The tables, now mostly vacant, are covered with green tablecloths with cigarette burns. The chairs have thatch seats that creak when you sit down, though never enough to spoil the constant stream of blues and jazz on vinyl from a Philips turntable. The walls are strewn with dusty black and white photographs of the town before they found coal, a few kilometres up the road.
Not many people drift into O’Hara’s anymore. They built a pier nearby with the coal money and a three-level shopping centre, with more parking than there are people in the town. It’s filled with glass and chrome restaurants, bars and shops, and the place now draws much of the crowd away. I’m still a regular customer though.”
Benjamin’s sense of nostalgia for a past that has slipped away, his memory of the breakfast he once had here with his wife, his love for Brazilian coffee, and his tacit condemnation of the new shopping centre, grants us a heart-felt snapshot of his mental and emotional state – a sense of ‘felt life’, which gives the story its sense of authenticity.
Imbuing characters with emotion is a powerful technique writers use to draw readers and audiences into their stories.
Memorable dialogue makes for a memorable story. It is both an art and a craft, and as such, warrants lifelong study.
Few would doubt that the ability to write great dialogue is necessary for crafting a successful screenplay, but should a novelist regard this skill as equally important?
Although novels no longer lead the story market as they did a century or two ago, they do survive as an alternative vehicle for experiencing narrative.
Of course, competition from films and computer games has impacted how current novels are written, giving rise to a requirement for stories with a faster pace, higher stakes, and yes, impactful and gripping dialogue. Memorable dialogue offers the writer the opportunity to compete.
”Memorable dialogue draws us into the hearts and minds of the characters who express it, and it does so with immediacy and impact.”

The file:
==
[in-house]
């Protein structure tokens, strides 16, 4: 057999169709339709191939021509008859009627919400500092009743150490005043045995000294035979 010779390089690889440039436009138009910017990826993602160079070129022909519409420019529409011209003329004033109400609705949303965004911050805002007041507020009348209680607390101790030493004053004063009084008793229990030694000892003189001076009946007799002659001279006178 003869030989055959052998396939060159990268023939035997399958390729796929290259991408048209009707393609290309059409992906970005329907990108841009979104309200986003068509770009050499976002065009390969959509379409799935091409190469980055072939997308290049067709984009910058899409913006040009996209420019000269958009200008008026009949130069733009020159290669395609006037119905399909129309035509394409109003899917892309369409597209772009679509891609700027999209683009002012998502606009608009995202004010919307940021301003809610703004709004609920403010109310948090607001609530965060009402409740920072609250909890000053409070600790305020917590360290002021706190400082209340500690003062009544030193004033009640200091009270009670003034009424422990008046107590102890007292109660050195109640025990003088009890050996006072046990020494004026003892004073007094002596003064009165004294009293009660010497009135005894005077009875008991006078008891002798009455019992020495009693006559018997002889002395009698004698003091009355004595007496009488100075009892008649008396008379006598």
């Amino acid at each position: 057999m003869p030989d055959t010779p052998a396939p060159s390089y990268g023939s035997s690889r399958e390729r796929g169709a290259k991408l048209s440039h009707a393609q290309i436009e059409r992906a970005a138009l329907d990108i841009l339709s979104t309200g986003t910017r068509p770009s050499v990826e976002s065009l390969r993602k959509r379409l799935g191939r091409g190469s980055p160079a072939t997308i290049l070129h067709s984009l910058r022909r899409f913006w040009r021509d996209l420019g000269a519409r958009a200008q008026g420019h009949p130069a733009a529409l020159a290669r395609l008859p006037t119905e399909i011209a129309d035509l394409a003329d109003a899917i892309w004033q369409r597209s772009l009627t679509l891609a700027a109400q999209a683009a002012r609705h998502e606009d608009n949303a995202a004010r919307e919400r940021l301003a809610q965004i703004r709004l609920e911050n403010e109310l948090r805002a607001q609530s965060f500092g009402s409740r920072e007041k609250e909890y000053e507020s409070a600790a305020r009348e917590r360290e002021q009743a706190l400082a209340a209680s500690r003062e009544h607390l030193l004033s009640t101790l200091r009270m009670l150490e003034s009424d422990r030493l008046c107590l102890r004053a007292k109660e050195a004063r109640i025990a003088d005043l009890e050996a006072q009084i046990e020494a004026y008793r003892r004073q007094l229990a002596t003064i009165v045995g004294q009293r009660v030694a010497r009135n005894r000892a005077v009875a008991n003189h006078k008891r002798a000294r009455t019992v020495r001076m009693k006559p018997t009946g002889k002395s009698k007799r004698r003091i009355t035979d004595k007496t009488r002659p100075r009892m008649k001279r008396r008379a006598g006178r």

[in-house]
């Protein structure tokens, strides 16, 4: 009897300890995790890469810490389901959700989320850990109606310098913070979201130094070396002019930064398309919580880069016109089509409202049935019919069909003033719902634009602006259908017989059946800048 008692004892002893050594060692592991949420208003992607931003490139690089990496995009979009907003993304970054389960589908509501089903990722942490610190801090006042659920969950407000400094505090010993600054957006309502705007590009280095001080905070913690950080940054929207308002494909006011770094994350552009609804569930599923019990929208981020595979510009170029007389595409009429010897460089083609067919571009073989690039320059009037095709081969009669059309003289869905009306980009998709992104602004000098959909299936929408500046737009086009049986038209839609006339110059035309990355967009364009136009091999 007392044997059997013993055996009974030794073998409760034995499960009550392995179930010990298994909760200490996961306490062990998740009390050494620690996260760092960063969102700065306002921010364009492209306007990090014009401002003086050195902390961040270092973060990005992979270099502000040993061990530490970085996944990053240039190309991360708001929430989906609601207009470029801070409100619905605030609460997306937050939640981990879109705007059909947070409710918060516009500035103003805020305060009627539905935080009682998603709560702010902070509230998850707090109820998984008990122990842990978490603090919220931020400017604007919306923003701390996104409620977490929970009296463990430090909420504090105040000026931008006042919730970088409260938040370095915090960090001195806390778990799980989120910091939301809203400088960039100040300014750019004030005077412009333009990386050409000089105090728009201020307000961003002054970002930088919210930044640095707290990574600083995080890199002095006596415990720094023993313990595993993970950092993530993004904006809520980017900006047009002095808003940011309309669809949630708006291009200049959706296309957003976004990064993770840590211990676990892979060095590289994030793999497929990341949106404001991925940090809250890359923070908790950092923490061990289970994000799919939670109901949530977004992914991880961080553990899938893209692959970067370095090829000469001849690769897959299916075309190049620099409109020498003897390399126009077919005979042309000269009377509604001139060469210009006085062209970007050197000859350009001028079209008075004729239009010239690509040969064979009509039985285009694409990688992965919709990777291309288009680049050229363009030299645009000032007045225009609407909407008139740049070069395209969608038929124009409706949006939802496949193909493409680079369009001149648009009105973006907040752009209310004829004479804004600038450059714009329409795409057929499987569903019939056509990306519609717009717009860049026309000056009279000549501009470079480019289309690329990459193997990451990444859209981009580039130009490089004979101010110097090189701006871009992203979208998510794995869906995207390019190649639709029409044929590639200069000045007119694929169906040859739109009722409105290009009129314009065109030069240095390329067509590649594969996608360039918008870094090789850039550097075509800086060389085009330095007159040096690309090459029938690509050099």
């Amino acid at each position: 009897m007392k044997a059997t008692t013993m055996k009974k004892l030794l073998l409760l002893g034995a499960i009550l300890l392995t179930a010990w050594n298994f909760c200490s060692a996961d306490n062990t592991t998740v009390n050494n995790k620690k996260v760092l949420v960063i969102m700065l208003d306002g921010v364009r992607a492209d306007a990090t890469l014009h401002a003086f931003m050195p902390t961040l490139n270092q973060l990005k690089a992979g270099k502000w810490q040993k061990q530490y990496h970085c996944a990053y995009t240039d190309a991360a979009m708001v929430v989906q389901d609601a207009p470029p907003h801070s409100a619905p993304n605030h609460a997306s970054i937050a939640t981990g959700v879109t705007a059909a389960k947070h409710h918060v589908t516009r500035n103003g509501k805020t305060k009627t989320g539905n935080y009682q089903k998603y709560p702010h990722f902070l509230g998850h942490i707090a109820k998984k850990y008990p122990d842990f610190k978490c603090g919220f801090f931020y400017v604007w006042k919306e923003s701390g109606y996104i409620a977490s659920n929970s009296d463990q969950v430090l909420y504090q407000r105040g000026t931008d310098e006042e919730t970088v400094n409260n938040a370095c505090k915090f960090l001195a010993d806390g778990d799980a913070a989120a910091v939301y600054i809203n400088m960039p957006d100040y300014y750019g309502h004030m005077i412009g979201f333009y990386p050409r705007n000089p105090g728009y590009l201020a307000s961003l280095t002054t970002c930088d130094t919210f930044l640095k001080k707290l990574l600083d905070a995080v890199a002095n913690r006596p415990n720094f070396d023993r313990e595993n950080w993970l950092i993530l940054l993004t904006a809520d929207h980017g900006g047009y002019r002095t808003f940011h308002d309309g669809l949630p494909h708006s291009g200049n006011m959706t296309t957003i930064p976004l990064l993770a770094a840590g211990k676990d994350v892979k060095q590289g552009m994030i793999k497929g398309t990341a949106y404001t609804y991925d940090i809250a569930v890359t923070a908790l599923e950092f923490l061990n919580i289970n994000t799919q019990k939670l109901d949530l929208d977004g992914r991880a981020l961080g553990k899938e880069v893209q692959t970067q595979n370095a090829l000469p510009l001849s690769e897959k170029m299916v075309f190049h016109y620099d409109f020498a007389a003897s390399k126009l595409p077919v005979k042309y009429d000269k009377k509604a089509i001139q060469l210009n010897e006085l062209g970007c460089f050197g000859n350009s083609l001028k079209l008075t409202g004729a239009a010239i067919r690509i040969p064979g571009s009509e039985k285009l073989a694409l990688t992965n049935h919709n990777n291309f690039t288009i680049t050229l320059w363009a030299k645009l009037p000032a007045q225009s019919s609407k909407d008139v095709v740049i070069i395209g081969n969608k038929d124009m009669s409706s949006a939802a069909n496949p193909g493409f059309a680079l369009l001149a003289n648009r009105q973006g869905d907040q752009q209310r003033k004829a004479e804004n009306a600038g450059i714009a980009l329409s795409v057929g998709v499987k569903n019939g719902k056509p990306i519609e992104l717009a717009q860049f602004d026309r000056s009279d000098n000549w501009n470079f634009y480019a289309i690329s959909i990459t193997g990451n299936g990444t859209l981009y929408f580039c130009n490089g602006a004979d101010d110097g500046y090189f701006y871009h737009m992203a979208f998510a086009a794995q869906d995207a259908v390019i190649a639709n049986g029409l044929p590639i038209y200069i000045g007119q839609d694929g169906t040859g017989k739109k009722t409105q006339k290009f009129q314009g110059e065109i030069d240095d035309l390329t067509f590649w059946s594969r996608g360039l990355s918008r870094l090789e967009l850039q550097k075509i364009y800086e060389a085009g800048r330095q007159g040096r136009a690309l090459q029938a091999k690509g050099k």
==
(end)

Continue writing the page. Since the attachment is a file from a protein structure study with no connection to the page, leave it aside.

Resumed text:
The topic has inspired the writing of countless of books and courses, but here is a short list on what great dialogue should accomplish:
Dialogue should provide information necessary for the understanding of the story.
Dialogue should evoke story questions.
Dialogue should reveal emotion.
Dialogue should advance the plot.
Dialogue should characterise both the speaker and the person to whom it is spoken.
‘I forgot,’ Lennie said softly. ‘I tried not to forget. Honest to God I did, George.’
‘O.K.—O.K. I’ll tell ya again. I ain’t got nothing to do. Might jus’ as well spen’ all my time tell’n you things and then you forget ‘em, and I tell you again.’
‘Tried and tried,’ said Lennie, ‘but it didn’t do no good. I remember about the rabbits, George.’
‘The hell with the rabbits. That’s all you ever can remember is them rabbits. O.K.! Now you listen and this time you got to remember so we don’t get in no trouble. You remember settin’ in that gutter on Howard street and watchin’ that blackboard?’
Lennies’s face broke into a delighted smile. ‘Why sure, George, I remember that…but…what’d we do then? I remember some girls come by and you says…you say…’
‘The hell with what I says. You remember about us goin’ into Murray and Ready’s, and they give us work cards and bus tickets?’
‘Oh, sure, George, I remember that now.’ His hands went quickly into his side coat pockets. He said gently, ‘George…I ain’t got mine. I musta lost it.’ He looked down at the ground in despair.
‘You never had none, you crazy bastard. I got both of ‘em here. Think I’d let you carry your own work card?’
This dialogue, filled with pathos and authenticity, jumps right off the page, offering us an alternative experience to the current obsession with superheroes. It captures the tone and colour of speech, evokes backstory, and offers us a heart-felt glimpse into who these characters truly are.
You won’t get that kind of authenticity from the men and women who swoosh around the skies in capes and tights, now will you?
How many of the five elements of memorable dialogue mentioned in the list above can you find in this extract? Write in and let me know!
Memorable dialogue performs several functions simultaneously, driving the plot forward while simultaneously revealing the depths of the characters who express it.